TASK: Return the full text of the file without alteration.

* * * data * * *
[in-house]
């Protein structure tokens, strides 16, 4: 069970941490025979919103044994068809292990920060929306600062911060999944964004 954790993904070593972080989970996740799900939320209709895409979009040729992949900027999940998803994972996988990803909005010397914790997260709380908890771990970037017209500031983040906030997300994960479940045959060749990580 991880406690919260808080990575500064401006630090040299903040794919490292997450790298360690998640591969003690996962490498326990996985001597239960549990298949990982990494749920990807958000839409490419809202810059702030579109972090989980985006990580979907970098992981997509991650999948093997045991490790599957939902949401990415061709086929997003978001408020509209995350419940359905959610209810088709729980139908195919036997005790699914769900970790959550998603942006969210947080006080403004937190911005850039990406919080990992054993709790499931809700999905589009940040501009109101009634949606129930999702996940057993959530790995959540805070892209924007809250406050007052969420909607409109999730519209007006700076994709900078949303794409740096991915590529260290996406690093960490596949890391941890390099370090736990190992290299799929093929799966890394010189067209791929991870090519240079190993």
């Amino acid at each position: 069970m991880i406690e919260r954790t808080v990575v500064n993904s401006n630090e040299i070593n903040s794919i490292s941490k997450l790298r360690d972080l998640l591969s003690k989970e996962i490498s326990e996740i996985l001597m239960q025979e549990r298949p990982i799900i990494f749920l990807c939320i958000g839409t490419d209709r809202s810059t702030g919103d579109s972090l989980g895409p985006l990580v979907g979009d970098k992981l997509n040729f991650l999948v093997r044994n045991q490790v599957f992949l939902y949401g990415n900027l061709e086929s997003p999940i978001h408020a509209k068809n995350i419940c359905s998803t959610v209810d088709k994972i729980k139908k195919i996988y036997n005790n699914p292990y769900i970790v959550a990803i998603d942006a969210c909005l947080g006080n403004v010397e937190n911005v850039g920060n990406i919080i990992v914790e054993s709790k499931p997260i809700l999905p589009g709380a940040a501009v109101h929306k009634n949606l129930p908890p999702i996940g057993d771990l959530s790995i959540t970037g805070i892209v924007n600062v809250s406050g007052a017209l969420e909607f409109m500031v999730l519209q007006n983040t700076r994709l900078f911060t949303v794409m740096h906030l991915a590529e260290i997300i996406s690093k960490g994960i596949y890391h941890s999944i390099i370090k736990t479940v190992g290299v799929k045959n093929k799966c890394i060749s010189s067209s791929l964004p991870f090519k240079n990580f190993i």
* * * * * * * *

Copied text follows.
[in-house]
């Protein structure tokens, strides 16, 4: 069970941490025979919103044994068809292990920060929306600062911060999944964004 954790993904070593972080989970996740799900939320209709895409979009040729992949900027999940998803994972996988990803909005010397914790997260709380908890771990970037017209500031983040906030997300994960479940045959060749990580 991880406690919260808080990575500064401006630090040299903040794919490292997450790298360690998640591969003690996962490498326990996985001597239960549990298949990982990494749920990807958000839409490419809202810059702030579109972090989980985006990580979907970098992981997509991650999948093997045991490790599957939902949401990415061709086929997003978001408020509209995350419940359905959610209810088709729980139908195919036997005790699914769900970790959550998603942006969210947080006080403004937190911005850039990406919080990992054993709790499931809700999905589009940040501009109101009634949606129930999702996940057993959530790995959540805070892209924007809250406050007052969420909607409109999730519209007006700076994709900078949303794409740096991915590529260290996406690093960490596949890391941890390099370090736990190992290299799929093929799966890394010189067209791929991870090519240079190993």
């Amino acid at each position: 069970m991880i406690e919260r954790t808080v990575v500064n993904s401006n630090e040299i070593n903040s794919i490292s941490k997450l790298r360690d972080l998640l591969s003690k989970e996962i490498s326990e996740i996985l001597m239960q025979e549990r298949p990982i799900i990494f749920l990807c939320i958000g839409t490419d209709r809202s810059t702030g919103d579109s972090l989980g895409p985006l990580v979907g979009d970098k992981l997509n040729f991650l999948v093997r044994n045991q490790v599957f992949l939902y949401g990415n900027l061709e086929s997003p999940i978001h408020a509209k068809n995350i419940c359905s998803t959610v209810d088709k994972i729980k139908k195919i996988y036997n005790n699914p292990y769900i970790v959550a990803i998603d942006a969210c909005l947080g006080n403004v010397e937190n911005v850039g920060n990406i919080i990992v914790e054993s709790k499931p997260i809700l999905p589009g709380a940040a501009v109101h929306k009634n949606l129930p908890p999702i996940g057993d771990l959530s790995i959540t970037g805070i892209v924007n600062v809250s406050g007052a017209l969420e909607f409109m500031v999730l519209q007006n983040t700076r994709l900078f911060t949303v794409m740096h906030l991915a590529e260290i997300i996406s690093k960490g994960i596949y890391h941890s999944i390099i370090k736990t479940v190992g290299v799929k045959n093929k799966c890394i060749s010189s067209s791929l964004p991870f090519k240079n990580f190993i």